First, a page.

- Learn to say 'no' to the good so you can say 'yes' to the best. John C. Maxwell
Ride a Harley-Davidson
Riding and owning a Harley Davidson motorcycle is an honor and a privilege. There are some basic tenets that you should remember to keep the ride safe and memorable.
Hardcore Harley Davidson riders are adamant that their bike is different than any other motorcycle on the road. If you cast aside the brand identity, is there any real truth to that? Are the actual dynamics of riding the bike truly different than any other motorcycle? In a word, yes. If you’ve never ridden a Harley before, you may be in for a shock the first time you saddle up. Even riders with lots of experience on cruiser style motorcycles have an acclimation period with a Harley.
How to Ride a Harley Davidson
Find a suitable and rideable Harley Davidson motorcycle. Not every Harley is suitable for 'cruising' or riding distances shorter than a few blocks or miles. If you really want to enjoy all a Harley has to offer, find a Harley that runs well, is comfortable, and one that you can handle. If you find the bike too heavy, drop down a level or improve your riding skills on another, smaller bike first. In general, the bike "heaviness" runs in the following order, from heaviest to lightest:
- Touring. (Includes Road King, Street Glide, Ultra Classic, Limited and Road Glide).
- Softail (Includes Fatboy, Heritage, Slim, Deluxe and Breakout)
- Dyna (Includes Street Bob, Low Rider, Fat Bob, Switchback and Wide Glide)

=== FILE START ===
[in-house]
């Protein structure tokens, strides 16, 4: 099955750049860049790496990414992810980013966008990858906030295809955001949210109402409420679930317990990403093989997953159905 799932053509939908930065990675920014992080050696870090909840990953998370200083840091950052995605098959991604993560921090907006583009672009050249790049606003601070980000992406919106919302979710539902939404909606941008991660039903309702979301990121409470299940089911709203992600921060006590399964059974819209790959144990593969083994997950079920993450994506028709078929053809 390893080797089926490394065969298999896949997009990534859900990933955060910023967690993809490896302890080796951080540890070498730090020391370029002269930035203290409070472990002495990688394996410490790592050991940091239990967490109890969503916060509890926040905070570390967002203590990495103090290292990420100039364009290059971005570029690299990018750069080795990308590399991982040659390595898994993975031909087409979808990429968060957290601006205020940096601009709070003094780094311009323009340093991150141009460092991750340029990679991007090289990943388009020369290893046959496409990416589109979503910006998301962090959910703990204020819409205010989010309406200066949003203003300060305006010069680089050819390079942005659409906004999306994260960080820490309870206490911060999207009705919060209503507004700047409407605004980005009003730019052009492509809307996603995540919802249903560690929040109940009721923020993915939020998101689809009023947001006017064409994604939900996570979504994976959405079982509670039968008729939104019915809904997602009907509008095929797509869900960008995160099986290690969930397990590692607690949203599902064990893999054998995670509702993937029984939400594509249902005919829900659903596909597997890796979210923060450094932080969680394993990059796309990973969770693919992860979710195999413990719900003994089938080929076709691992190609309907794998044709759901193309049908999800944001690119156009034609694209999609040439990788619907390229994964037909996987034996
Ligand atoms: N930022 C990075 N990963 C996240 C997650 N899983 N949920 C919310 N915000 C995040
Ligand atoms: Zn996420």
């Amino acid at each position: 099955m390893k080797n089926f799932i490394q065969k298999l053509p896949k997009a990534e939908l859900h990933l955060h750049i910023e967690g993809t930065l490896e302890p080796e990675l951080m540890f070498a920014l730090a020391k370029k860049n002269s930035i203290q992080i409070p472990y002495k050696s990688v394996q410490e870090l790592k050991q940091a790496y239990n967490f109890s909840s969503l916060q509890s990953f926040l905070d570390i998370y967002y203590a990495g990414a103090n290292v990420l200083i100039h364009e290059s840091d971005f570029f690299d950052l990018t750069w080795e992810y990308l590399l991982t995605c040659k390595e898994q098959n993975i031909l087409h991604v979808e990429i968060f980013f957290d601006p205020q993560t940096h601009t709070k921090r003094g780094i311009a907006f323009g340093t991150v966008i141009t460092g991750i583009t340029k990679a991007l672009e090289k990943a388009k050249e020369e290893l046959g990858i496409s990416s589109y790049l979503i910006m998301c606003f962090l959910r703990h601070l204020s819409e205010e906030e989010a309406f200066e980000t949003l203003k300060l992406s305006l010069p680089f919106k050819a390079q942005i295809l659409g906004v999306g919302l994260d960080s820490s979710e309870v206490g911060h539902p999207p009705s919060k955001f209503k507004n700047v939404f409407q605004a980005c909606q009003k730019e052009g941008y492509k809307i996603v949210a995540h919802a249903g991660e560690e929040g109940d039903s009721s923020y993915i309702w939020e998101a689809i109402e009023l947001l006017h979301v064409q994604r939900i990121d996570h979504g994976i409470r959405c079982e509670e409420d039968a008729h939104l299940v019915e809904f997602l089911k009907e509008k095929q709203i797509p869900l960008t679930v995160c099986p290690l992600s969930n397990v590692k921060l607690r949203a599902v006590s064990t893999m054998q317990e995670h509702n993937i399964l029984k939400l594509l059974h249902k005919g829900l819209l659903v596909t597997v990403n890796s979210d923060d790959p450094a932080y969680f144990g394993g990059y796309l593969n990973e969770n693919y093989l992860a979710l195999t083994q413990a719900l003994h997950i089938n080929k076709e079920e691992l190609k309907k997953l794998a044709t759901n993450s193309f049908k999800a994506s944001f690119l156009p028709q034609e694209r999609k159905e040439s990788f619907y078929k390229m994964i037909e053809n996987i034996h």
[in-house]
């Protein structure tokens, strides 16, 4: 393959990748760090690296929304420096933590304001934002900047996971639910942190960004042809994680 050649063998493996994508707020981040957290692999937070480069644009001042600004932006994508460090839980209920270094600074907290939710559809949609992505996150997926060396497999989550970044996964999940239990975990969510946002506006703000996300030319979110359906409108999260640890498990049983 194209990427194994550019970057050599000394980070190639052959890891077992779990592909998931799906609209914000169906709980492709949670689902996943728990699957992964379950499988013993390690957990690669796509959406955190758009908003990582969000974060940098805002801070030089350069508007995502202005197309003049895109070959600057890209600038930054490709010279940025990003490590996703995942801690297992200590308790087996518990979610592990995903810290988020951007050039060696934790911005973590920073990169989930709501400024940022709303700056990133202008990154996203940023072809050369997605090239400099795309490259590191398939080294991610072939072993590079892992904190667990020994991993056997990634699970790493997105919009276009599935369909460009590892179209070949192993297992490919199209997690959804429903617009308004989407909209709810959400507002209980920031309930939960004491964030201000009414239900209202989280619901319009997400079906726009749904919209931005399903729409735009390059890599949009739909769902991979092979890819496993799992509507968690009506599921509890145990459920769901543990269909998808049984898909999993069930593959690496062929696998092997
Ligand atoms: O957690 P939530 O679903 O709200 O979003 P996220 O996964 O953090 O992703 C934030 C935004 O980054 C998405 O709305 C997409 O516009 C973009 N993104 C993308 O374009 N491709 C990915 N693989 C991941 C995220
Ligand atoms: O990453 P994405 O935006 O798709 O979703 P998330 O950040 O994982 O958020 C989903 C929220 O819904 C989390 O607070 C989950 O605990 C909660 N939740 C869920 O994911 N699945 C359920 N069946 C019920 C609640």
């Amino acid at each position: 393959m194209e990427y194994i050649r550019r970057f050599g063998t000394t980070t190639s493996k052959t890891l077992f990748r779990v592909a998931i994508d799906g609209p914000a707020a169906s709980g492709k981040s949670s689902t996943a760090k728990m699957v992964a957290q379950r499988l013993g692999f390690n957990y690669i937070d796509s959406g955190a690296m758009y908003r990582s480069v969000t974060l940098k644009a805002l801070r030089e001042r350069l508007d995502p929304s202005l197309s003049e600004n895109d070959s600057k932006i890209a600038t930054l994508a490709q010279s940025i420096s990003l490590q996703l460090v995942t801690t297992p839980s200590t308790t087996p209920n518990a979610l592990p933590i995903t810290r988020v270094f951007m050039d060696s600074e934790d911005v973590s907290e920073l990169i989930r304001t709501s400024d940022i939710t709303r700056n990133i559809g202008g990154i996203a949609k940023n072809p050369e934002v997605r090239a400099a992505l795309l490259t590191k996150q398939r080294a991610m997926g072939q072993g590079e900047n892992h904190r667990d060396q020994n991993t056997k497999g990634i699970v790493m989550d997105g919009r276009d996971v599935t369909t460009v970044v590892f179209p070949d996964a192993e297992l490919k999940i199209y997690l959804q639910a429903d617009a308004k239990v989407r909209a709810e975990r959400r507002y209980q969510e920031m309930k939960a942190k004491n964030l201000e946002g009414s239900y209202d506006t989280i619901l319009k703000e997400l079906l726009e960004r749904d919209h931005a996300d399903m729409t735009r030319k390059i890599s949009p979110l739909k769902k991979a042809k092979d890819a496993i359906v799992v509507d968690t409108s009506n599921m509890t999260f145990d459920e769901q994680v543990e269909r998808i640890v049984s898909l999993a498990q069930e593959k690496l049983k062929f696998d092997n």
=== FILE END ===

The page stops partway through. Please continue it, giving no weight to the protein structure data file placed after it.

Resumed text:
- Sportster (Includes 883's and 1200's)
Decide how you're going to get your Harley, either by borrowing, renting, or buying. Sometimes renting or borrowing (provided that you have a motorcycle license) is the best way to introduce yourself to the world of Harleys without a huge financial commitment.
Observe the bike. Look at the subtleties and richness of the chrome, or lack thereof, and special features unique to the design of the particular Harley you are going to ride. Prep the bike for ride by checking the gas level, tires, lights, and any obvious flaws or defects.
Get on the bike. Remember, "right is wrong." Get on the bike from the left side, as it is good etiquette. (BS. Getting on from the right is the only "correct" way. It is how professionals are trained, and if you slip, you will not shove the bike over) Feel the handlebars, feel the weight of the bike underneath you. Pull the choke if need-be.
Ride the bike. See the road scurry underneath you. Feel the wind in your face and on your body. See how it's just much better when on the bike. Feel the rumble in between your legs. Lean back. See the blur of the side road as you look straight ahead.
Enjoy the ride. Harley Davidson motorcycles enjoy a rich and storied tradition. Riding one is not about the speed or handling of the bike per se, but rather, the enjoyment of the feel and embodiment of the entire experience. Look at the scenery, hear and feel the engine. Look to your right... to your left. Even look up at the sky - all the while making sure to keep another eye on the road to stay safe. Beware of car drivers.